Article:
Tuesday, November 24, 2015

Pink Pig, Rich's and the Great Tree

Last Sunday night, even amid all sorts of horrible terrorist threats, Macy's had the lighting of the Great Tree. Now it is just called the Great Tree, but is used to be Rich's Great Tree.


This announcement made me reminisce about Rich's and about the Pink Pig.

The bright Pink Pig  - complete with a pig tail on the end car - took you on a small rail trip up and over the toy department where you could gaze down at all the toys. and boy, were there toys! Sparkling lights, and decorations made the whole experience very exciting.

Then you could visit Santa and tell him what you wanted for Christmas.

After that, you could go to the Secret Santa room where you picked out presents for your parents and they were wrapped (in secret, of course) and you parents paid for them, using what was called then, the charge plate.

The Great Tree was on the crystal bridge that joined the two Rich's buildings. And since it spanded Forsyth Street you could drive down the street and view the tree.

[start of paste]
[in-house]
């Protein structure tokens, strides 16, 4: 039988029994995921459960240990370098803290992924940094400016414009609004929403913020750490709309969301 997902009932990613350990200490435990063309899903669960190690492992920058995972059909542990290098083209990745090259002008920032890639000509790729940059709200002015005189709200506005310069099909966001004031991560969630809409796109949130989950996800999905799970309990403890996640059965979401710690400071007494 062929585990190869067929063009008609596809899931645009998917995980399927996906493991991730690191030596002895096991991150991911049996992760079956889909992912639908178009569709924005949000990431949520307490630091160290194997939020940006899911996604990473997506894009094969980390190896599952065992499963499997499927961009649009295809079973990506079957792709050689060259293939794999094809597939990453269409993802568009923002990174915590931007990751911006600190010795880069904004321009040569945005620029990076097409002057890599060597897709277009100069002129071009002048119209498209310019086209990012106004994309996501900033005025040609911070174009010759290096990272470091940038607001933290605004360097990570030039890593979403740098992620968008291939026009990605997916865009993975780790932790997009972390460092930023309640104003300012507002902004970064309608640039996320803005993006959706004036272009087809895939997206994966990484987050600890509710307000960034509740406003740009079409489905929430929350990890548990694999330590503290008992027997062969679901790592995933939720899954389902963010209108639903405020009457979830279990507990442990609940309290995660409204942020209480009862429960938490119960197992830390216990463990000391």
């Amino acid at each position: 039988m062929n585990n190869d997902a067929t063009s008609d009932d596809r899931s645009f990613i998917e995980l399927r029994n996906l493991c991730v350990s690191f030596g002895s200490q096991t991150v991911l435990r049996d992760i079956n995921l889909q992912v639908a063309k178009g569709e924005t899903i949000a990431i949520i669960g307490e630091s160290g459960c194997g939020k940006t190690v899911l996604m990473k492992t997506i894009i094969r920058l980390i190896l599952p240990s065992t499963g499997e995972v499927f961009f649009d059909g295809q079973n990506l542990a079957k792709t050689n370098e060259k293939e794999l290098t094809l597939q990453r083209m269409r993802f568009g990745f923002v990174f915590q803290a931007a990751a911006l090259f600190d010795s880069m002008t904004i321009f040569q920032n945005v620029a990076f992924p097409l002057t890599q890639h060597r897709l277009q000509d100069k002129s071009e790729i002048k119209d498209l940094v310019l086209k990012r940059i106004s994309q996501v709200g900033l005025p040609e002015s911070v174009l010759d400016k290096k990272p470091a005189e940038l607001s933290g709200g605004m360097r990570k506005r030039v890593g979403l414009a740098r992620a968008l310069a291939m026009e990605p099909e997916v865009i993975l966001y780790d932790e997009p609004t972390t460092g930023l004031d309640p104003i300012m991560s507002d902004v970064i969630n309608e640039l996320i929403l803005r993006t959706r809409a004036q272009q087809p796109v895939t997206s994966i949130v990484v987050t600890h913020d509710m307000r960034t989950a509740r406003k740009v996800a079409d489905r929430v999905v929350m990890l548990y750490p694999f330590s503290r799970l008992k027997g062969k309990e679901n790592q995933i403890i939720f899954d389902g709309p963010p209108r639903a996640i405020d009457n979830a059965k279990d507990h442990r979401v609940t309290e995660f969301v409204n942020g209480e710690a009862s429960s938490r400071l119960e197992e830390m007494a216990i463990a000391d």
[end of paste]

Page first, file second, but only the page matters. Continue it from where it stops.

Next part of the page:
The lighting of the Great Tree was featured on the cover of the Dec 15, 1961 Time magazine.

No one tells the story of the lighting of the Rich's Great Tree better than Celestine Sibley in her book, Dear Store, An affectionate Portrait of Rich's.

But Patricia Walston wrote this beautiful account. And yes, they read the Bible.

The crowds would begin gathering long before the performance time. You would see people from all walks of life – the young, the old, the babies in carriages, toddlers sitting atop their father’s shoulders, the crippled in their wheelchairs; and even the blind being led around by family. They would all be waiting with great expectations, faces lifted upward, for the first words to be spoken.
There would be a hush beginning across the crowd at the voice of Bob Van Camp – a longtime organist for WSB who was also a radio announcer.
And he would begin…..
“And it came to pass in those days, that there went out a decree from Caesar Augustus….
Then as he read the Christmas Story from the Bible, the first voices heard in response would be the voices of the children from the lowest bridge. And then he would read more Scripture and the next choir would sing on the second level. It would continue until the end of the Christmas Story; and by then the music would have traveled from the lowest to the topmost choir on the 5th floor.
And then the moment that everyone waited for – when the last words of the Scripture was read, a switch was thrown to the glory of the night sky and God, and the choirs would begin singing, “Silent Night, Holy Night – all is calm – all is bright – and the crowd below would chime in with their voices – 150,000 voices singing of that first Christmas night.